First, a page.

“Everybody was in agreement about trying to avert something disastrous from happening,” said Jumaane D. Williams, a city councilman from Brooklyn, who called top aides to Mr. Bloomberg on Thursday night.

Several lawmakers said that aides to Mr. Bloomberg, who had backed the cleanup plan, expressed deep unease about the possibility of an early-morning fracas.

“There were serious concerns” inside the administration, said one elected official who said he had spoken with two of the mayor’s top aides; the official asked not to be identified because the conversations were confidential.

The mayor’s staff, under strict orders from Mr. Bloomberg, did not lobby the owner of the park, Brookfield Office Properties, about whether to push ahead, leaving the decision up to the company’s management, according to several people involved in the discussions.

But in a series of somber, back-to-back telephone calls from 6 to 11 p.m. on Thursday, officials including Christine C. Quinn, the City Council speaker, and Scott M. Stringer, the Manhattan borough president, made personal appeals to the chief executive of Brookfield, Richard B. Clark.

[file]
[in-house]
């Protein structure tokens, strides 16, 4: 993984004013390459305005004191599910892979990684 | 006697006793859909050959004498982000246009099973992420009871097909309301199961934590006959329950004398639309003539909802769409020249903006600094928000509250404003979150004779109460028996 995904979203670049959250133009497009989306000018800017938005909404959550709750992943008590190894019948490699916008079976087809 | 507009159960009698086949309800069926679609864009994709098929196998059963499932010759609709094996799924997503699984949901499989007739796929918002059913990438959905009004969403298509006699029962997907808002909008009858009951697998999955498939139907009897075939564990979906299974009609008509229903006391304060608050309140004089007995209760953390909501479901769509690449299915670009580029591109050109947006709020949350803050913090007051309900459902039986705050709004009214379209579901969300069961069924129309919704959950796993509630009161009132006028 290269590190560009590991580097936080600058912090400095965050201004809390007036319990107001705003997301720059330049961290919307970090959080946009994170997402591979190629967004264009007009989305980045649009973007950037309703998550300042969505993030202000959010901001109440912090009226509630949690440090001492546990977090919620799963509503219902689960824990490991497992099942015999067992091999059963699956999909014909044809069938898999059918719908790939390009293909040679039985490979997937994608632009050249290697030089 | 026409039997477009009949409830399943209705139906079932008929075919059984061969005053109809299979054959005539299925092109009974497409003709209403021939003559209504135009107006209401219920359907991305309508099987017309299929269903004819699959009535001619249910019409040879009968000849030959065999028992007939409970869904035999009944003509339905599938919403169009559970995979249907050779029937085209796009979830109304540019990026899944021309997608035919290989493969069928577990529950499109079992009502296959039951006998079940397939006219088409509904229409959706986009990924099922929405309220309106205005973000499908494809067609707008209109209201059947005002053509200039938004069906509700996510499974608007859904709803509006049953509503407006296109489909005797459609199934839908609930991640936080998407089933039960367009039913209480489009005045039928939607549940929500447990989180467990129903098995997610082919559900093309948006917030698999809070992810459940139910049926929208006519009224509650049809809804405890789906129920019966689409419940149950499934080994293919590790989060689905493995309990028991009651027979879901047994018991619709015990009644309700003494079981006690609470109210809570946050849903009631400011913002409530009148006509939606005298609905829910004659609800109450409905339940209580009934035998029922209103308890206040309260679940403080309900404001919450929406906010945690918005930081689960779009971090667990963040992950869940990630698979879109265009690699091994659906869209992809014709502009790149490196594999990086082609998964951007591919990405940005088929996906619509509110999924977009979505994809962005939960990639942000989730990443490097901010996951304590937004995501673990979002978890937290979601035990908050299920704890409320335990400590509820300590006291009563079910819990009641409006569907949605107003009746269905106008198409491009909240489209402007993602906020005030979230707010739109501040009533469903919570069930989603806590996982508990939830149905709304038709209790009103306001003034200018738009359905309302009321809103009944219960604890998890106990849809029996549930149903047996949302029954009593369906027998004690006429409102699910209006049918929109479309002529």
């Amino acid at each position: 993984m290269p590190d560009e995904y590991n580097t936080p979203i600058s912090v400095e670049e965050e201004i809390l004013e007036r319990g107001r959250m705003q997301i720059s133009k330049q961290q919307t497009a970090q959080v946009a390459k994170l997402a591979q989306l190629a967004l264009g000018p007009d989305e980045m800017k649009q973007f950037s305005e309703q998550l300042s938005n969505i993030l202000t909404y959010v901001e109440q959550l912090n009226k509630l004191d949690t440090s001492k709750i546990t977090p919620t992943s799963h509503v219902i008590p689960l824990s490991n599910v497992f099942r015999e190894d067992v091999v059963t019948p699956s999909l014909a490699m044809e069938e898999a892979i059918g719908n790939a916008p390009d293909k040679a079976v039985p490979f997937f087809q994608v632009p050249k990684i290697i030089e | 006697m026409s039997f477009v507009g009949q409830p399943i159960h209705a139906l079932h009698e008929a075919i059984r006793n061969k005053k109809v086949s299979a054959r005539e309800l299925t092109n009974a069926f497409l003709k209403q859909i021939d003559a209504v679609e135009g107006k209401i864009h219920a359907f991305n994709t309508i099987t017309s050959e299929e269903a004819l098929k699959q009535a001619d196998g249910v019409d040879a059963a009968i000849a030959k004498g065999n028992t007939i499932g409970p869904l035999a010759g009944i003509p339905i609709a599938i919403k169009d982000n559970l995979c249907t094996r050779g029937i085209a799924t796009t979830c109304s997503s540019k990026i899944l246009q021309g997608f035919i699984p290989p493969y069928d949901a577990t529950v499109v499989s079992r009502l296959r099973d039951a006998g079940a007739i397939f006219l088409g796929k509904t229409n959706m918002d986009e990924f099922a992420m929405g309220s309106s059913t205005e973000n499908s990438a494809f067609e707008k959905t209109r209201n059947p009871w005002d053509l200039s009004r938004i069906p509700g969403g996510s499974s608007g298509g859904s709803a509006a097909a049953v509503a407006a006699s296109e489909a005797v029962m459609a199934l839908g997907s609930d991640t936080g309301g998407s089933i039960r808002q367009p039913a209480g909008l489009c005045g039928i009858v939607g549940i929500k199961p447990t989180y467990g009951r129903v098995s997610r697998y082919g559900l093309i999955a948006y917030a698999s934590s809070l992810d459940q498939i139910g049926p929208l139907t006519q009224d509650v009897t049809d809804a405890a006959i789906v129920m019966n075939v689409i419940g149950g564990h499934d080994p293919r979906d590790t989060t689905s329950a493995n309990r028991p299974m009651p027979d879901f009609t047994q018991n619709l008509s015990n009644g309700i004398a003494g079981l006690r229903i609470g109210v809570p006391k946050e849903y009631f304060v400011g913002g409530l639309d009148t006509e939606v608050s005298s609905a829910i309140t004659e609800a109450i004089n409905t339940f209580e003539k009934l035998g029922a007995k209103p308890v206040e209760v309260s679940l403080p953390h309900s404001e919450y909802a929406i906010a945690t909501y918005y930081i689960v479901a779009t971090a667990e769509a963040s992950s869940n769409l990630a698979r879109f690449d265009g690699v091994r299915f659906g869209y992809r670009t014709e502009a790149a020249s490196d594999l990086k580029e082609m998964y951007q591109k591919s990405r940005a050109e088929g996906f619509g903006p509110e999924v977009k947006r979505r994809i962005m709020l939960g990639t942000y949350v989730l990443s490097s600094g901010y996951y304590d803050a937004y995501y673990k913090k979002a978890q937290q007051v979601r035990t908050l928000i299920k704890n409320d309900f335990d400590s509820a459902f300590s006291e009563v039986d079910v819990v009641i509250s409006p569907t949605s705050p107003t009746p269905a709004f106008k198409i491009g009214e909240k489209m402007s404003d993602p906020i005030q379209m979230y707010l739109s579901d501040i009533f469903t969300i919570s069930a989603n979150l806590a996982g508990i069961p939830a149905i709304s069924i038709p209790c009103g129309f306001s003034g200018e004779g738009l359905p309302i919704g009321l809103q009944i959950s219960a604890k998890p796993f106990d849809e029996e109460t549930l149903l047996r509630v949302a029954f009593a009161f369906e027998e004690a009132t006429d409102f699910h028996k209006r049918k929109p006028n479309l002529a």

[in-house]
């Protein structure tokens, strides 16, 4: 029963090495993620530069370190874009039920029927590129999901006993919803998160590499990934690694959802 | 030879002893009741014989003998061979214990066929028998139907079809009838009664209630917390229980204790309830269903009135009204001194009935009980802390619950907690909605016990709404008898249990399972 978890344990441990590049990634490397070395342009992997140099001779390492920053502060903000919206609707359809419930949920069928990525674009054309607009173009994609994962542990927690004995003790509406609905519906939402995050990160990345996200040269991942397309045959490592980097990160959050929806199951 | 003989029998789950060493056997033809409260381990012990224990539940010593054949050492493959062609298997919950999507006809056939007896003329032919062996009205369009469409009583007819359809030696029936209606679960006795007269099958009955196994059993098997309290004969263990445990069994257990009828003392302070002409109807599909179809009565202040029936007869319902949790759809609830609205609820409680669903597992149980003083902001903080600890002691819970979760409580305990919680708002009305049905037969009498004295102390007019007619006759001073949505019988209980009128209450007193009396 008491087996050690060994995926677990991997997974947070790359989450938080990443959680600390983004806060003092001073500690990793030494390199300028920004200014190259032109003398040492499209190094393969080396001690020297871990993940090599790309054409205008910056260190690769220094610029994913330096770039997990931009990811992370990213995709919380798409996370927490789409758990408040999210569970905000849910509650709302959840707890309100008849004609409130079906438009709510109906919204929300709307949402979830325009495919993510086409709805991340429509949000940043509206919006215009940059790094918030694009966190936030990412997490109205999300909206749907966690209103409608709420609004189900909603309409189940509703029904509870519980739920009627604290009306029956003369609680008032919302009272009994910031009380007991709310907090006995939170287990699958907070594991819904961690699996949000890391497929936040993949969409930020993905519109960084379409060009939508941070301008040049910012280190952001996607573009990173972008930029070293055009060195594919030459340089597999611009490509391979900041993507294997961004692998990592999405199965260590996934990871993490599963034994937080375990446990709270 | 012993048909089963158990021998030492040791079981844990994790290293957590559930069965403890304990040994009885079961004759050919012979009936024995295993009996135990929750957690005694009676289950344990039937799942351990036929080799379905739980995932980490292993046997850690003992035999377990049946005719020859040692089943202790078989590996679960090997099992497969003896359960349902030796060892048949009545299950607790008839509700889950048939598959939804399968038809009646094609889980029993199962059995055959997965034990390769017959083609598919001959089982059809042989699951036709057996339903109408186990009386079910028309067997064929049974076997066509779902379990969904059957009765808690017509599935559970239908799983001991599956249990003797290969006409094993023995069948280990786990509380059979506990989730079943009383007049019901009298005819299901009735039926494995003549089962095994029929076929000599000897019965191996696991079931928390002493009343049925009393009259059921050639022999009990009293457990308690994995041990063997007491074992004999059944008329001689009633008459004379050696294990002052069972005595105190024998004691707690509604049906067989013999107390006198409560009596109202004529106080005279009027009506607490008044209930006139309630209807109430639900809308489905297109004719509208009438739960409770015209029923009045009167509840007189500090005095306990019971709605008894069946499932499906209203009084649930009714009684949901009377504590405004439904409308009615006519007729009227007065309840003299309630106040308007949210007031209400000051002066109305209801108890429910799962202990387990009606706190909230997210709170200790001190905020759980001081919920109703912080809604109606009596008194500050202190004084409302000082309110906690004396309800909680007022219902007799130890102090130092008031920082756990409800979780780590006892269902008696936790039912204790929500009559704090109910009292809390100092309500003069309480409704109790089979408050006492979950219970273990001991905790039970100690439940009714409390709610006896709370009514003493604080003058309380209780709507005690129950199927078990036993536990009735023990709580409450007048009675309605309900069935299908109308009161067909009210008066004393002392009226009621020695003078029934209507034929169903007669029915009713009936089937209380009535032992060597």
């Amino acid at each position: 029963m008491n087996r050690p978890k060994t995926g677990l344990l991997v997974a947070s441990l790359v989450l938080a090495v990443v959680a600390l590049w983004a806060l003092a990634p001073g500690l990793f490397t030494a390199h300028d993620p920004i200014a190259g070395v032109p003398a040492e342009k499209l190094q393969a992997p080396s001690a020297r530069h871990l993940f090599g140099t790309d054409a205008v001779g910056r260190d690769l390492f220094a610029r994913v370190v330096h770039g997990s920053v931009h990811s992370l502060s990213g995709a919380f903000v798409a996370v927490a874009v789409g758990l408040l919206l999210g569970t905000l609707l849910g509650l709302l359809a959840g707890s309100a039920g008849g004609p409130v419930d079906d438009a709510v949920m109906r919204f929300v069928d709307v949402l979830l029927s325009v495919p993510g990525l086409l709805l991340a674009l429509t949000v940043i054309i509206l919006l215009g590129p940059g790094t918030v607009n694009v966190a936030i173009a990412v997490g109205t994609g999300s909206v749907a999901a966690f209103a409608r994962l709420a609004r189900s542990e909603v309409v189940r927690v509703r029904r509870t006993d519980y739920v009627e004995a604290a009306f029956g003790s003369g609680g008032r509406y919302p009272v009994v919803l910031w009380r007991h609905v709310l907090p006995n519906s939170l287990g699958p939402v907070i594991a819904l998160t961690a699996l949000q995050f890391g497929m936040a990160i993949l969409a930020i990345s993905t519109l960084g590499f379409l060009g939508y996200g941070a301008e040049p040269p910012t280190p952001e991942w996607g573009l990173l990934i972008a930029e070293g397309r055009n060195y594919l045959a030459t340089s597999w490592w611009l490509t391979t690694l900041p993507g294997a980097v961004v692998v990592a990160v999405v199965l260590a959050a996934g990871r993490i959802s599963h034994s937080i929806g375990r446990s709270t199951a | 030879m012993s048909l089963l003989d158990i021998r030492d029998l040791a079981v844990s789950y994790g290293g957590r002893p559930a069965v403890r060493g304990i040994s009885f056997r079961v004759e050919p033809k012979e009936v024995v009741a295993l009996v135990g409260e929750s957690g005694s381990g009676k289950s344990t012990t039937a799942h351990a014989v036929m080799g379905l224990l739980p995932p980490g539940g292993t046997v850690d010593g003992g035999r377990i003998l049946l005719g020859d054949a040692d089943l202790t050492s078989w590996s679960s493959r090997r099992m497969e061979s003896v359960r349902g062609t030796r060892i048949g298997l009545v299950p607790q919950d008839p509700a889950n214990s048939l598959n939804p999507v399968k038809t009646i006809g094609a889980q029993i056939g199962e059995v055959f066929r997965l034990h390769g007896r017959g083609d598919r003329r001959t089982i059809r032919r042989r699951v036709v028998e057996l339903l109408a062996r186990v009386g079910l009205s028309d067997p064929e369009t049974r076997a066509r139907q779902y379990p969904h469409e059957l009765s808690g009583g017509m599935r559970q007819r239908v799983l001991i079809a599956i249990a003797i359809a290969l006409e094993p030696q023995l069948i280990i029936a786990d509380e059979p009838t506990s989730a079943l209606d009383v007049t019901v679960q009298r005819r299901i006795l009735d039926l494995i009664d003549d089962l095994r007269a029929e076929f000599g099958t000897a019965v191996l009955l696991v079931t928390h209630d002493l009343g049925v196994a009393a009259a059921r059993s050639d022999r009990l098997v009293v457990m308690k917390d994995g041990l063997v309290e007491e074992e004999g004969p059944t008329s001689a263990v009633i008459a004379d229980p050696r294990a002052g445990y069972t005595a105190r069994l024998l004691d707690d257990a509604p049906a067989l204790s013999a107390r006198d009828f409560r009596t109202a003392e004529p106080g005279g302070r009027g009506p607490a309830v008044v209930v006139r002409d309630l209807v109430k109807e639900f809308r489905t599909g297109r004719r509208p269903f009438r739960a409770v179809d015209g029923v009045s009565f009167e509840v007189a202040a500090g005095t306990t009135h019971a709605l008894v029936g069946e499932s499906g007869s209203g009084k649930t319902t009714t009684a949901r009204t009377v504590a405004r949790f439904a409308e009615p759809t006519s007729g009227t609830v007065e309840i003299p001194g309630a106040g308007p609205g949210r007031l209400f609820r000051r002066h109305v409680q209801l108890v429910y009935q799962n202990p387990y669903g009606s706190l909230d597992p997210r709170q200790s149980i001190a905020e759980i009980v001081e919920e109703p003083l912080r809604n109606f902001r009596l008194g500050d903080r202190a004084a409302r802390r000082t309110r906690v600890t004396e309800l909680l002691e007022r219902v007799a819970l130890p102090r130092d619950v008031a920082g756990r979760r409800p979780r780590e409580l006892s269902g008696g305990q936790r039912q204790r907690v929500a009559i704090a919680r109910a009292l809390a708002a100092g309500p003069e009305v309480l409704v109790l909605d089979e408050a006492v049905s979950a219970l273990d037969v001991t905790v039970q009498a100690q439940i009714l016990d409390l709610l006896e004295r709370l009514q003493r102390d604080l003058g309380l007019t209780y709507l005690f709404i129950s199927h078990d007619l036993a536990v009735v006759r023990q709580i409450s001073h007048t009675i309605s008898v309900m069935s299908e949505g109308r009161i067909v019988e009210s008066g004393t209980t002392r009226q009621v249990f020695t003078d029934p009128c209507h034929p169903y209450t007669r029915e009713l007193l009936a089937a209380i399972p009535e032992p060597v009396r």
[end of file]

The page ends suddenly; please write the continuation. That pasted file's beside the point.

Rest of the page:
Mr. Squadron, the state senator, said he spoke at least four times with Mr. Clark, telling him, at one point, “The plan is bad for protesters’ First Amendment rights and bad for the community.”

“Can we come up with a better solution?” Mr. Squadron asked him.

Mr. Clark, who keeps an apartment downtown, was noncommittal in his conversations with the officials, expressing sympathy for the rights of the protesters but also exasperation with the indefinite occupation.

“It has to be cleaned up,” the officials recalled Mr. Clark saying.

Even as late as 11 p.m., those who had spoken with him remained convinced that Brookfield would insist on carrying out the cleanup a few hours later.

But the drumbeat of worried calls and personal pressure began to weigh on Mr. Clark. Shortly before midnight, he drafted an e-mail to Deputy Mayor Caswell F. Holloway saying he did not want to proceed.

“Based on input from many, we have decided to postpone the cleaning operation for Zuccotti Park,” Mr. Clark wrote. “Accordingly, we do not require the assistance of N.Y.P.D.

City Hall reacted swiftly, ending plans to remove the protesters, but did not inform the public or the protesters for another seven hours.